Running on the beach is great exercise as long as you take appropriate precautionsIt's officially summer, and the start of a pandemic. You've been working and home schooling, and you can't live without the relief of that run.'s hot as heck, so maybe you're heading to the beach for a break from the city. So, why not get a running session in…on the beach? It's a lot cooler by the water. Plus, it's much prettier than your pathway by the bayous. So, the beach sounds like a great plan, right? Well, it is, but if you’re planning on getting those runs in on the beach, there’s a few things you need to know. 

Even Great Runners Need to Build up to Beach Runs

Running on sand is different than any other kind of running. So, even if you've been logging 20 miles a week on the treadmill, it's important to follow this five-step plan. 

1. Build Slowly
Running on the softer surface of the beach puts less impact on your joints, but it can feel a lot harder, so don’t expect to log a typical training session on day one. Instead, try walking on the beach for the first few days of vacation before trying out shorter beach runs. Work up to the longer runs depending on the length of your getaway.

2. Wear Shoes
Unless you’re always a barefoot runner, don’t ditch the sneaks. Not only  will they protect you from sharp objects like shells, rocks and driftwood, they will also keep your body in a more familiar running pattern, which can help prevent injury.

3. Run on Hard Sand
The packed sand near the water is far more supportive than the softer sand dunes at the top of the beach. Keep in mind, however, that the beach is more sloped at the coast, so run in both directions to prevent creating an imbalance in your body.

4. Hydrate, Hydrate, Hydrate!
Regardless of the time or distance you plan to go, bring lots of H2O. You may not realize how much fluid you are losing with the cooler water front temperatures, so drinking early and often throughout your run will keep you out of danger.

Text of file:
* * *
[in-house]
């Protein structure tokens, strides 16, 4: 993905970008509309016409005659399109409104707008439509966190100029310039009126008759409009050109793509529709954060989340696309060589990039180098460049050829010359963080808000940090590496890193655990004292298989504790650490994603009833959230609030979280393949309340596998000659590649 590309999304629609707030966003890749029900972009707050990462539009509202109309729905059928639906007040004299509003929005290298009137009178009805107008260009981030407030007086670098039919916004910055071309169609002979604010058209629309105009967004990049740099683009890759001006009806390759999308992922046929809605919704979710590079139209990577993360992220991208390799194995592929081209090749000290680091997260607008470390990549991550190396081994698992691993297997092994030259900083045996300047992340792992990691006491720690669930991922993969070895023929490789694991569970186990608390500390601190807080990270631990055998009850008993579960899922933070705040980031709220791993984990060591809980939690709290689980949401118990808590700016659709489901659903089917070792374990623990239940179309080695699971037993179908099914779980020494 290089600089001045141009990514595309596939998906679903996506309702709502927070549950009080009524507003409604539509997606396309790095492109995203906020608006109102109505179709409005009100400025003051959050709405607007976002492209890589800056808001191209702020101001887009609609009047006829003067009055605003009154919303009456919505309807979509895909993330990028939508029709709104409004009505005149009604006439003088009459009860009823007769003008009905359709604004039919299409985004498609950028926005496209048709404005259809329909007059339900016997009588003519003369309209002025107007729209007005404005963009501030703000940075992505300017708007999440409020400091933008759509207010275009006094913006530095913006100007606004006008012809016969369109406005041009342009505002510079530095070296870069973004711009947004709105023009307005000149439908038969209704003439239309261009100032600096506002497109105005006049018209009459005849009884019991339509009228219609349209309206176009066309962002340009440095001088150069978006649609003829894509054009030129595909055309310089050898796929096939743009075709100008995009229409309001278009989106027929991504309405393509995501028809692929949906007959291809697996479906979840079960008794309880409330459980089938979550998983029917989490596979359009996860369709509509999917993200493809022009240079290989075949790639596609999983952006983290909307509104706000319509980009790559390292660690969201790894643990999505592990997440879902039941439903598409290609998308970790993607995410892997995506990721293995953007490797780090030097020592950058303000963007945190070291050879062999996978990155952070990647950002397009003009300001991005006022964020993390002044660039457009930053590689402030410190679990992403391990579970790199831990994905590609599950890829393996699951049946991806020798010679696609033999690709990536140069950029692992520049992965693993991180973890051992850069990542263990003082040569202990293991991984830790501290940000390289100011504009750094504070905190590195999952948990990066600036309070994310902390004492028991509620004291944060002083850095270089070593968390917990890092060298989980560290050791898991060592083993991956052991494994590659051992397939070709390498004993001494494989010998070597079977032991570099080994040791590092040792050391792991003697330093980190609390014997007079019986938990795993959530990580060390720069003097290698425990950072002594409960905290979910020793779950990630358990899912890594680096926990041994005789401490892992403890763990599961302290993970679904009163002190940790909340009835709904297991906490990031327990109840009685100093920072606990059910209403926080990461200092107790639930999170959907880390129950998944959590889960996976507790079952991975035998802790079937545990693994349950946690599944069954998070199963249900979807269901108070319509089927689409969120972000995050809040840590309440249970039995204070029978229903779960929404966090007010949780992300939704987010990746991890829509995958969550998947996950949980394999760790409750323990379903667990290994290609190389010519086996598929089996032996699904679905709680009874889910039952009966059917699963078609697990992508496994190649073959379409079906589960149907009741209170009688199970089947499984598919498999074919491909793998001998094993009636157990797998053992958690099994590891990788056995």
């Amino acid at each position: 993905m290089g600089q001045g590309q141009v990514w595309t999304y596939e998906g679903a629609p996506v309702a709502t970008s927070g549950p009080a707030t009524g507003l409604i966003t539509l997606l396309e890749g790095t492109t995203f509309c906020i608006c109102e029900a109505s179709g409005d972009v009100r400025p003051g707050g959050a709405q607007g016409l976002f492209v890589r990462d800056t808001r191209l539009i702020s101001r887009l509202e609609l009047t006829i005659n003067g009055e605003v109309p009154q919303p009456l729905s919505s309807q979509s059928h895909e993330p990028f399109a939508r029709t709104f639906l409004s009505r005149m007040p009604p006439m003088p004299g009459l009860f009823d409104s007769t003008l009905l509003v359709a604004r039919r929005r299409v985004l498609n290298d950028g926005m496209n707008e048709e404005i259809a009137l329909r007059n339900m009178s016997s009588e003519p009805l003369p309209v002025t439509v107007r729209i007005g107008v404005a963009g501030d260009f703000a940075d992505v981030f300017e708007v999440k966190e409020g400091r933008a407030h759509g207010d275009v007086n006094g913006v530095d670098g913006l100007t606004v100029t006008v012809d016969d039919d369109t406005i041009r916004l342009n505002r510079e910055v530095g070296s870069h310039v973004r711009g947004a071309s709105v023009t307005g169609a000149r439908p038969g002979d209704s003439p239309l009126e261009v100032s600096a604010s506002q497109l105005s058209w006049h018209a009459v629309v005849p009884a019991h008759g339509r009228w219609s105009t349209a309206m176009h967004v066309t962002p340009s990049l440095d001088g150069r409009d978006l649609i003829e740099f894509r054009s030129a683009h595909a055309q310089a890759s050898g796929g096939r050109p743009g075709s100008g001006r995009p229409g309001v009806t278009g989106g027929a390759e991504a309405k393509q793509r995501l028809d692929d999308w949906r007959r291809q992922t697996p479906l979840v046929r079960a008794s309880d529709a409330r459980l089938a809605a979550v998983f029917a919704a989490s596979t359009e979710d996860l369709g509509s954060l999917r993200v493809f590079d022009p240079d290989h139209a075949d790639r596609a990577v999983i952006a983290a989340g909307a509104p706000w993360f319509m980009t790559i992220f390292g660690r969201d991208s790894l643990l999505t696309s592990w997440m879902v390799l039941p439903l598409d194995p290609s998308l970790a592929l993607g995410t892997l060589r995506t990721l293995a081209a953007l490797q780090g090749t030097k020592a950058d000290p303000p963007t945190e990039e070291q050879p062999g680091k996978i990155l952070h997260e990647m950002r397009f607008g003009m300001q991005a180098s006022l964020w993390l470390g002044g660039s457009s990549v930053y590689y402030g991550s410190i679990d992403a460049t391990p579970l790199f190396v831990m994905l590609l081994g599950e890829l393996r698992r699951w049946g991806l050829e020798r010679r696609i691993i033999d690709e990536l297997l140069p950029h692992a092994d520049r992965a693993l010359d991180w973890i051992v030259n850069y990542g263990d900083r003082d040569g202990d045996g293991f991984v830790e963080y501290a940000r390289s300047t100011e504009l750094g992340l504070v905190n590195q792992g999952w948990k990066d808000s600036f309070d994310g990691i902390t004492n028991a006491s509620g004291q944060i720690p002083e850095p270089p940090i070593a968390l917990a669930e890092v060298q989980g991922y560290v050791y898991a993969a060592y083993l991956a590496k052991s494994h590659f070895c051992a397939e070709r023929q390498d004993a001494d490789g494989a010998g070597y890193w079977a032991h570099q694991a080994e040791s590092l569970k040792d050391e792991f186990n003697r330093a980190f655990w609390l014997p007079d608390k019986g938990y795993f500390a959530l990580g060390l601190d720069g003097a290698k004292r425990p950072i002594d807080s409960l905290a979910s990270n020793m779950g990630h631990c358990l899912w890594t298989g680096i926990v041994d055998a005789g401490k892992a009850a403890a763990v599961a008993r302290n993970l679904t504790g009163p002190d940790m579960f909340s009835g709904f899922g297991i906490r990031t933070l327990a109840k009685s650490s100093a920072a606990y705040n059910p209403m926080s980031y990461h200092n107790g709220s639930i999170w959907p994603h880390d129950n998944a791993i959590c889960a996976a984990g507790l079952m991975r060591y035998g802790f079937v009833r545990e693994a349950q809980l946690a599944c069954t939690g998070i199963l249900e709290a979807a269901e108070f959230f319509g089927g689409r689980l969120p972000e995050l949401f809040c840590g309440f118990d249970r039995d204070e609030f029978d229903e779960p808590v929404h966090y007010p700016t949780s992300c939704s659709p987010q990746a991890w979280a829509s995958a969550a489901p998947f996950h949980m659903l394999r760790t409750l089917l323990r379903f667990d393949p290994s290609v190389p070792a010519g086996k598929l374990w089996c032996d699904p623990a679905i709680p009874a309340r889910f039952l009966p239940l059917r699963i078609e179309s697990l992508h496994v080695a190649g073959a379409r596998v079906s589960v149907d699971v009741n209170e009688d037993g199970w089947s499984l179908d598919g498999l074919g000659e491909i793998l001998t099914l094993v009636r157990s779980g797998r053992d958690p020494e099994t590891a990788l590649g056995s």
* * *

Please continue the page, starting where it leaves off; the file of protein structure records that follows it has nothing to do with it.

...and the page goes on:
5. Bust Out the Sweat-Proof Sunscreen
We suggest an SPF 50 or higher that is clearly labeled as water-resistant, so it can withstand the ocean spray and your own sweat. 

Bonus Running Facts for You

Of course, even by the water, and even following these guidelines, you may 'run' into trouble training in the sand. And that's when it's time to come see me. But in the meantime, consider these three running facts: 

  1. Running could PREVENT injury: While so many of my patients are worried that their running regimens will leave them injured, a study in December 2016 actually found that 30 min of running actually lowered inflammation in runner’s knee joints! Of course the same can’t be said of longer training sessions but, still, the news is exciting! Running on the beach without pain with Houston podiatrist

  2. Running may be problematic for women: Women tend to have more running injuries than men, and Stephen Messier, director of the J.B. Snow Biomechanics Lab at Wake Forest University has made it his mission to figure out why. His current theories: women tend to have higher arches, point their toes more when running, tend towards heel strikes and have less hip and core strength as compared to male runners. Stay tuned for more updates on this front! And be extra cautious during and after your runs. Be sure to listen to your body after a hard training session, too. Ignore a small ache after Monday's run, and you may be sidelined from your training for the rest of the week, or even the month. And that's certainly not something you want to let happen. 
  3. Age doesn’t necessarily matter when you run: Dr. James O’Keefe, a cardiologist at St. Luke’s Mid America Heart Institute, says that there’s no age at which running is no longer beneficial for you. Older runners just have to train differently, avoiding chronic long-distance training sessions in favor of shorter distances or even brisk walks.

Aside from these facts, there’s one more thing about running that I want you to remember: if it hurts you when you run (and not in the good way) you need to get checked out by a podiatrist to avoid the risk of serious injury. Give me a call and we can talk about how to get you running pain-and-injury free.

Dr. Andrew Schneider
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A podiatrist and foot surgeon in Houston, TX.
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